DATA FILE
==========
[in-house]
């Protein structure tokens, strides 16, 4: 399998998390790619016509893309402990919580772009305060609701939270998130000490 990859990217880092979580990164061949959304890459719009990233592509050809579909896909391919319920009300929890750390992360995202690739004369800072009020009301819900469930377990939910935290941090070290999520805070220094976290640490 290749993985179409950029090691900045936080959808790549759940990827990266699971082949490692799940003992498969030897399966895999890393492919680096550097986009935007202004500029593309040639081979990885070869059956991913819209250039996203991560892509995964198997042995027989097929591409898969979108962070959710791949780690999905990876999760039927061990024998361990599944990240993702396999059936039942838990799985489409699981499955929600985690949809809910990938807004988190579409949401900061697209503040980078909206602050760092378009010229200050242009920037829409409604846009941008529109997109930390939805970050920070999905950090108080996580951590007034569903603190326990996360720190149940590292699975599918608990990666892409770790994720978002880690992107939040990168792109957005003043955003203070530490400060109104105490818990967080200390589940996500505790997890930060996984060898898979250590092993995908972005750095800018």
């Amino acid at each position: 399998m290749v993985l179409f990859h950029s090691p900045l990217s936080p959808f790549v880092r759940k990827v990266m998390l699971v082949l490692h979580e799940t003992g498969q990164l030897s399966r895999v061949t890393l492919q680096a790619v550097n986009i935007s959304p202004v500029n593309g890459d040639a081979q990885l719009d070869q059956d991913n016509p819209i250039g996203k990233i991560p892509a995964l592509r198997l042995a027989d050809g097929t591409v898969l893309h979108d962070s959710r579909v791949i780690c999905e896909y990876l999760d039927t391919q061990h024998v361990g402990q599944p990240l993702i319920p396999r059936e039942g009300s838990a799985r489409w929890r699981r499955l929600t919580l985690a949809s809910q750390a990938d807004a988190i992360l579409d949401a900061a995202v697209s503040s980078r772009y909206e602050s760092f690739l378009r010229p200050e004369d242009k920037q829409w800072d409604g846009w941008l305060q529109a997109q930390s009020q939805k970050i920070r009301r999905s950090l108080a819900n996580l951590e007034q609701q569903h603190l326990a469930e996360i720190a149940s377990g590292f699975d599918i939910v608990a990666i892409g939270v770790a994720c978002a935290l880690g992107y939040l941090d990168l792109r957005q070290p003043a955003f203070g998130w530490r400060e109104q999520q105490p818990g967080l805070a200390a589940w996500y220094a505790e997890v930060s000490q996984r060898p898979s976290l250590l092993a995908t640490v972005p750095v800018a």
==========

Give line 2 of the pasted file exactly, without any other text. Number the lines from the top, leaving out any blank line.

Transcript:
């Protein structure tokens, strides 16, 4: 399998998390790619016509893309402990919580772009305060609701939270998130000490 990859990217880092979580990164061949959304890459719009990233592509050809579909896909391919319920009300929890750390992360995202690739004369800072009020009301819900469930377990939910935290941090070290999520805070220094976290640490 290749993985179409950029090691900045936080959808790549759940990827990266699971082949490692799940003992498969030897399966895999890393492919680096550097986009935007202004500029593309040639081979990885070869059956991913819209250039996203991560892509995964198997042995027989097929591409898969979108962070959710791949780690999905990876999760039927061990024998361990599944990240993702396999059936039942838990799985489409699981499955929600985690949809809910990938807004988190579409949401900061697209503040980078909206602050760092378009010229200050242009920037829409409604846009941008529109997109930390939805970050920070999905950090108080996580951590007034569903603190326990996360720190149940590292699975599918608990990666892409770790994720978002880690992107939040990168792109957005003043955003203070530490400060109104105490818990967080200390589940996500505790997890930060996984060898898979250590092993995908972005750095800018």